Divisive Rhetoric and the Mythology of the Dunning School

I’ve been busy traveling for work, so this is not as prompt as I would like, but I would like to continue the conversation about liberalism and white supremacy that we started last week. The controversy over Bernie Sanders remarks regarding reparations and the half-hearted way that liberals address issues of race seemed to confuse many people. Many considered this a political attack on Sanders and support for Hillary Clinton– which could not be further from the case. If Bernie Sanders inability to address racism in a meaningful way is disappointing and disheartening, Hillary Clinton’s racist apologia is outright disgusting. But it is far from surprising. In fact, Clinton’s attitude towards race mirrors that of mainstream America, right and left. Her pandering response about being inspired by Abraham Lincoln during last night’s town hall debate is a prime example of the moderate’s belief in the long discredited “Dunning School” narrative of Reconstruction and Jim Crow and the virtue of avoiding “divisive” rhetoric or politics.

Unless you had a particularly liberal history teacher in high school or a scholar of the Reconstruction era as your Modern American History professor in college you were likely taught some version of the Dunning School narrative. The story of Reconstruction in the hands of a Dunningite is as follows: Lincoln’s plan for reconstruction was to reach out to the defeated South with an olive branch. Confederates would be brought back into the union, order would be restored, and the great healing of the American divide (white people shooting each other, not the issue of owning black people) would commence. His death provoked an already angry Congress into a radical, vengeful response. Reconstruction itself is rife with corruption. Terms like scalawag and carpetbagger were created to describe northern political and business leaders who moved south to capitalize on new opportunities. Blacks were portrayed as incapable of self-rule or contributing to sound governance (ignoring efforts by local whites to undermine them and echoing the kinds of statements made about black rule in places like Detroit). The south, and the nation, would have been better off if previous white leadership (you know, the terrorists who started a civil war to protect their ability to own black people) had been returned to power.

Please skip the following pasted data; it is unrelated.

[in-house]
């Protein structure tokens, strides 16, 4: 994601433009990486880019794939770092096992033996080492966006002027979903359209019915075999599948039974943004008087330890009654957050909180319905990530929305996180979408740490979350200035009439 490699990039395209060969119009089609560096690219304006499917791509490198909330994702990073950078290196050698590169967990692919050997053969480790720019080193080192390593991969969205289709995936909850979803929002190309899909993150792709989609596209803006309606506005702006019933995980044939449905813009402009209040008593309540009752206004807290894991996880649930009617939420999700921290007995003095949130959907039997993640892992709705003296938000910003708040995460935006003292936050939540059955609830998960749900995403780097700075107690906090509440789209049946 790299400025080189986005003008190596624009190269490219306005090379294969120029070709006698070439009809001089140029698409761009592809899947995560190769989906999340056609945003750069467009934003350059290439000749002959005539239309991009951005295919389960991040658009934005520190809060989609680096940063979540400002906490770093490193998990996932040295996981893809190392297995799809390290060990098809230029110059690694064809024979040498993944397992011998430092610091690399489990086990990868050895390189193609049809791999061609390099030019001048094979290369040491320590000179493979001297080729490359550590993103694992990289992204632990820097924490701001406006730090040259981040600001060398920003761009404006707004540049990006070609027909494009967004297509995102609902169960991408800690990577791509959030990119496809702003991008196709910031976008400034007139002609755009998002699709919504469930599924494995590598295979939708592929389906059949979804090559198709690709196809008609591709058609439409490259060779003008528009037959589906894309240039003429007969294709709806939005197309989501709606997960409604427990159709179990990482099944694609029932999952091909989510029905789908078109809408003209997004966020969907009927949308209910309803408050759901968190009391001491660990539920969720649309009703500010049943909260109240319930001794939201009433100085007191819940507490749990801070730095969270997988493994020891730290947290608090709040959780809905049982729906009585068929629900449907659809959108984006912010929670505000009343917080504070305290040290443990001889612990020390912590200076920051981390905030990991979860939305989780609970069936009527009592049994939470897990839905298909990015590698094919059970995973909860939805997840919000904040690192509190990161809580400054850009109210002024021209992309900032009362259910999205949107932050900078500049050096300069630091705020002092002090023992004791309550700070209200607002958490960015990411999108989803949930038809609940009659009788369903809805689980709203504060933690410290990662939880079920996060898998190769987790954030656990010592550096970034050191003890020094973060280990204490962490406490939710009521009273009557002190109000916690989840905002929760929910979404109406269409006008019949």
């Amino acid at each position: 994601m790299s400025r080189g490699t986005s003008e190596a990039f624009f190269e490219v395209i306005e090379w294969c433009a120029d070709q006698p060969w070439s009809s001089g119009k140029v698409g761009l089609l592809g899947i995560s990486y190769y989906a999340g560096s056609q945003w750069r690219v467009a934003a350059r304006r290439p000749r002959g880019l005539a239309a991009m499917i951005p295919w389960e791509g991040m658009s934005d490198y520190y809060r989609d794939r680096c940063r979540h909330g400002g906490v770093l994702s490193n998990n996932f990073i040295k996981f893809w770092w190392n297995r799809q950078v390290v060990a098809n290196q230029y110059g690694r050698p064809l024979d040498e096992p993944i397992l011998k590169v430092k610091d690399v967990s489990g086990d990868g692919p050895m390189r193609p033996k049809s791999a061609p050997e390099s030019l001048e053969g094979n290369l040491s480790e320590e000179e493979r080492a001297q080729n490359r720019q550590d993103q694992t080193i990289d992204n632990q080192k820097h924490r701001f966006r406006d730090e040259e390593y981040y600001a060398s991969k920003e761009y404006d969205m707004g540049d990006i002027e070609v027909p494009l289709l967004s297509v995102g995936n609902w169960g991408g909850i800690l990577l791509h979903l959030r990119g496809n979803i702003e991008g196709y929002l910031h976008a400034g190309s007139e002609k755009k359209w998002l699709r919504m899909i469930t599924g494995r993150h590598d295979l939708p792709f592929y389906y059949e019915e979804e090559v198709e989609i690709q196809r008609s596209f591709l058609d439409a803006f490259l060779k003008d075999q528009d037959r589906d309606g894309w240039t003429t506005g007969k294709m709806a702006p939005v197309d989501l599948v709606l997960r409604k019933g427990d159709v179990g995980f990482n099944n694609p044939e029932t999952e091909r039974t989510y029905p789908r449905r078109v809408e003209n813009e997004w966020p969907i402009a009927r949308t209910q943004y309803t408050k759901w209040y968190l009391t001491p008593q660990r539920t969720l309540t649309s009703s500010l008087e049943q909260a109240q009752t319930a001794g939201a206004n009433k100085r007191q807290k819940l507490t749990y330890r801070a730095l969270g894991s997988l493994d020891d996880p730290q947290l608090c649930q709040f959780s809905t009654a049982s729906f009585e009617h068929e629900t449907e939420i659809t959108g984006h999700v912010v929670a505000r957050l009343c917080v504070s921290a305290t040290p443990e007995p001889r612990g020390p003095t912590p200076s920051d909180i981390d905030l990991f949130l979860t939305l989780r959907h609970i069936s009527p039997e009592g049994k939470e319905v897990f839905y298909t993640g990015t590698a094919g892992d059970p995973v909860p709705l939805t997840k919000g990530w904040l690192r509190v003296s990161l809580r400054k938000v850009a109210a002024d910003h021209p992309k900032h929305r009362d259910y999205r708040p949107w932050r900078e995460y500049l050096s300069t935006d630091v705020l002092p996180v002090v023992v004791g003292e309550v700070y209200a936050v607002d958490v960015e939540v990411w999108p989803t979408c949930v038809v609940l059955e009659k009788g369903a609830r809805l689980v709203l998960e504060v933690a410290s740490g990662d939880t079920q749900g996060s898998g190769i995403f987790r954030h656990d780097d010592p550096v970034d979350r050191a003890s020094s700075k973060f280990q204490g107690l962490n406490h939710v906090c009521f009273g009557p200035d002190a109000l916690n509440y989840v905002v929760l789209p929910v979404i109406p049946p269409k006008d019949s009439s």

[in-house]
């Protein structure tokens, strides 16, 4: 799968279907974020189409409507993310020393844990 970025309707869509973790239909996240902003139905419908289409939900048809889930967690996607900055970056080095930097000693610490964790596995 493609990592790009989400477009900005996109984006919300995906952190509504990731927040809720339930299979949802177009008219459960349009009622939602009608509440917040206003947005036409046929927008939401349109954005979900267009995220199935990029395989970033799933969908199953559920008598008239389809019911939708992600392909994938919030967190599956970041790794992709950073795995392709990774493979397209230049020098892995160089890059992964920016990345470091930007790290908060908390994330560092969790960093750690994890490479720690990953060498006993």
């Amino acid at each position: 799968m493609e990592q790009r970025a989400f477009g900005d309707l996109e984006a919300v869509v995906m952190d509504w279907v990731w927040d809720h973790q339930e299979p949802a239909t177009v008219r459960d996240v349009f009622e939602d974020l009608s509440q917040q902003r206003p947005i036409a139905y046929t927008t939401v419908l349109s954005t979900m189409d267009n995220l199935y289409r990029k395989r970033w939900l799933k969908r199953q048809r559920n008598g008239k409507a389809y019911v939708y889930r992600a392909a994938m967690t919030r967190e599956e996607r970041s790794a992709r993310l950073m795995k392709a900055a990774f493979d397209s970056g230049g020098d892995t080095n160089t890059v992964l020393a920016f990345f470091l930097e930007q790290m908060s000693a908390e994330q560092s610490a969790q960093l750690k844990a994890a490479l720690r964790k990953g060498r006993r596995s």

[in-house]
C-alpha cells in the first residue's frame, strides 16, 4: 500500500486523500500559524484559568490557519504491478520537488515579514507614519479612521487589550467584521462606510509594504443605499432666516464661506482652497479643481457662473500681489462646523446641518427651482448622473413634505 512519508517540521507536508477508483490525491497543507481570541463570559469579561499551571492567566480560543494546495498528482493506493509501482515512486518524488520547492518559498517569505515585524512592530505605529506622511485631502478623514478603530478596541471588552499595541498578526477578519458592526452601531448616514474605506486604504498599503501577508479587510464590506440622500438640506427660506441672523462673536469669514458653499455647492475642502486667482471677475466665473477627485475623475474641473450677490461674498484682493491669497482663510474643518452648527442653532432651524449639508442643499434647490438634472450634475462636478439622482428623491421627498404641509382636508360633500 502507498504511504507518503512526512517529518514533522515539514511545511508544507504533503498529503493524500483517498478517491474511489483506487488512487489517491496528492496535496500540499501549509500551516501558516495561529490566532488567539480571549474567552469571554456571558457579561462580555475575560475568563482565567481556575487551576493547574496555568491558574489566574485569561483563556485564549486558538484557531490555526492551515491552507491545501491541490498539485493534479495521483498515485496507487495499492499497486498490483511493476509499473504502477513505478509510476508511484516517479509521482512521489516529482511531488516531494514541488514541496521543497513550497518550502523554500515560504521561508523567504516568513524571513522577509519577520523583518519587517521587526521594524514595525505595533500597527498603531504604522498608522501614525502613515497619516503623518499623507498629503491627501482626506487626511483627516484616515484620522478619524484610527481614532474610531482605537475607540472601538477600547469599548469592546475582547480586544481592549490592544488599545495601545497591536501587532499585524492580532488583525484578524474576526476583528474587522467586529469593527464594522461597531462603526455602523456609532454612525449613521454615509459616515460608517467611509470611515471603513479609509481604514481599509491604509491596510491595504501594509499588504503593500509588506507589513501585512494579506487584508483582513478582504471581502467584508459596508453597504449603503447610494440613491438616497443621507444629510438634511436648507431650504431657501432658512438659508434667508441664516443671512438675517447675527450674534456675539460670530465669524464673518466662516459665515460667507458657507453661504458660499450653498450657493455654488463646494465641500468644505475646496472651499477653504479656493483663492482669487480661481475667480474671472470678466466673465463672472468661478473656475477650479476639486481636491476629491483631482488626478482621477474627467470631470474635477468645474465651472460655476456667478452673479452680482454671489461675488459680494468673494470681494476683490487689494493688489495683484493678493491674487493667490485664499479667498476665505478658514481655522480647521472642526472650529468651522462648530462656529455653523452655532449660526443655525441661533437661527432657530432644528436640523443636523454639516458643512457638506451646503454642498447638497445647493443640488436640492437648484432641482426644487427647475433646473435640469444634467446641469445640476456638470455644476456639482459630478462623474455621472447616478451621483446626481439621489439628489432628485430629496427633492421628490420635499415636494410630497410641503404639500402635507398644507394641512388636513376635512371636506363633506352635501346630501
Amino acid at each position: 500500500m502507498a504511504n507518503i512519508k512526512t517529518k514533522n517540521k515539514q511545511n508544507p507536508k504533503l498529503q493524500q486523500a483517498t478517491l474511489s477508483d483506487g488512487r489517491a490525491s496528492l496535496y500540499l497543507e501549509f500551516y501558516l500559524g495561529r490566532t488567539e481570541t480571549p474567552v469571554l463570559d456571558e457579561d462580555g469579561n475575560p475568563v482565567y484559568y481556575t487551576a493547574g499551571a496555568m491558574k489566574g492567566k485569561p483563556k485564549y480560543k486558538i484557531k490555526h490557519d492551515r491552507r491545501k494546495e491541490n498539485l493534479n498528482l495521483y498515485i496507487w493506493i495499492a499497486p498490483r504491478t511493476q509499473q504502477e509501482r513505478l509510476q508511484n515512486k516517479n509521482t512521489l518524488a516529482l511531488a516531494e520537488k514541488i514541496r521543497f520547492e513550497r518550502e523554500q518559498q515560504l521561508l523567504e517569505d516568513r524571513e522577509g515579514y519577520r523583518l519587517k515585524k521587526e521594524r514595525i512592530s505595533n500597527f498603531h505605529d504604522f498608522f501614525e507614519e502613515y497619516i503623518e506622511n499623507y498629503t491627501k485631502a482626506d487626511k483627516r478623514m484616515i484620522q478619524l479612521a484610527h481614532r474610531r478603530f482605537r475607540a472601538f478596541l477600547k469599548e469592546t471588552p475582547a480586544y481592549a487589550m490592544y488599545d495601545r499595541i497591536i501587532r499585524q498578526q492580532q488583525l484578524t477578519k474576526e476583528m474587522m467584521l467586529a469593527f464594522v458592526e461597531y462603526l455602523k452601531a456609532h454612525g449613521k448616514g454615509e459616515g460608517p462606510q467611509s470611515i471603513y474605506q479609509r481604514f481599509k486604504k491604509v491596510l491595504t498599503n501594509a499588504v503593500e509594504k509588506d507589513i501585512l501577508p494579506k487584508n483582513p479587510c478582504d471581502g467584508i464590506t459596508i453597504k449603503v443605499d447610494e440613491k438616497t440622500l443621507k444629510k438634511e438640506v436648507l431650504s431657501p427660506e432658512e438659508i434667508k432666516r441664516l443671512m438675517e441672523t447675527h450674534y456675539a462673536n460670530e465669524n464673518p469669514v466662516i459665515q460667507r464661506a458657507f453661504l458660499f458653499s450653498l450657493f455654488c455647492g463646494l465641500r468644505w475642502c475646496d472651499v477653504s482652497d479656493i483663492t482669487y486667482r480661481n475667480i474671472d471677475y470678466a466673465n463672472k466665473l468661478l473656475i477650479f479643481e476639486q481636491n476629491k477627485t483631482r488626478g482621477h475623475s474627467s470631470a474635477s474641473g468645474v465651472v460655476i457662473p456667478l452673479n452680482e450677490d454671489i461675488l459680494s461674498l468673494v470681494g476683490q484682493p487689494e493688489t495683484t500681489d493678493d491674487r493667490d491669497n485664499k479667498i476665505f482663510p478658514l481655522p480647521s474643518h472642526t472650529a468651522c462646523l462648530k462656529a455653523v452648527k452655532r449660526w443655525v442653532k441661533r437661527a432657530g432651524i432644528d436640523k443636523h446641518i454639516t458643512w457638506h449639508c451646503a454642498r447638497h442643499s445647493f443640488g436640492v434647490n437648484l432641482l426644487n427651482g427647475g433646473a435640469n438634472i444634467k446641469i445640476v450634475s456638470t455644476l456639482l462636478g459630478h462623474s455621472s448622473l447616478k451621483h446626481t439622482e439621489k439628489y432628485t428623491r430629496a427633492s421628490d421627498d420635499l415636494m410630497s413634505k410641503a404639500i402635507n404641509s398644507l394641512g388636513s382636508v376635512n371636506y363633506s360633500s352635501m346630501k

Regardless of his intent, the Dunning School narrative quickly became a defense of Jim Crow– see, blacks NEED us to rule them– and part of the larger “Lost Cause” mythology. This view romanticizes antebellum America, promotes the idea that slavery was not “that bad,” argues that the conflict that led to war was about “states-rights” and not slavery (despite nearly every document, public statement, and journal from the men who led the rebellion at the time saying, in no uncertain terms, that it was indeed about slavery). It promotes the idea that something beautiful was lost when the south was defeated– a more elegant, genteel, agrarian, and “Christian” society was destroyed by the impersonal, crude, industrial, and secular world of the north. The Yankee interlopers came to the south, pillaged it in the name of “equality,” and destroyed a better way of life.

You might notice something missing from this narrative. The existence of black people and whether or not a world was good, fair, or “Christian” for them. This is by design.

Like most political and historical narratives, it is rooted in some small truth. It’s defenders point to these, clinging desperately to the idea that it validates the entire theory. There was corruption in the reconstruction governments. There were abuses of power by the federal government. But these truths, partial at best, were used to paper over larger points which were almost entirely fraudulent– particularly, the portrayal of blacks as childlike or simple-minded savages who needed the paternal guidance of whites. It rests on the faulty idea that there was anything noble about plantation life. It presents slave-owning political and military leaders as tragic figures, doomed to fight a war that could not be won in defense of their way of life without questioning whether or not that way of life deserved to survive. News flash: it did not.

The historical issues with this narrative are too many to mention, but here are a few. The idea that Lincoln would have been embraced by the monsters of the south is laughable. They are the very people who murdered him. Lincoln’s assassination was the continuation of the war by other means. It persisted through Reconstruction. It was the ruling power of Jim Crow. It was responsible for killing men like Edgar Meggers. It murdered Martin Luther King, Jr. It still wreaks havoc today. And the blame lies entirely with the white supremacist, not blacks or their political allies. The notion that not occupying the south with federal troops would have been less divisive is insane– it would simply have led to an early imposition of Jim Crow. Nothing about the history of the south, prior to Reconstruction or after, indicates that they would have peaceably accepted the rights of black people willingly. But these acts are considered divisive in the Dunning narrative. Apparently, there is nothing divisive about disenfranchising people. But that is sort of the point. None of these commentators, historians or contemporary political figures alike, are concerned with actually preventing a divisive climate. They are simply avoiding controversy over how blacks are treated.

That is what makes the Clintons so repulsive to me. This has long been their approach to black rights (or really, the rights of any group). Popularity = morality. Sanders is different. He’s been willing on many subjects to be unpopular. But he is not there yet on race. He is hardly unique in that fashion. Neither are most of us.

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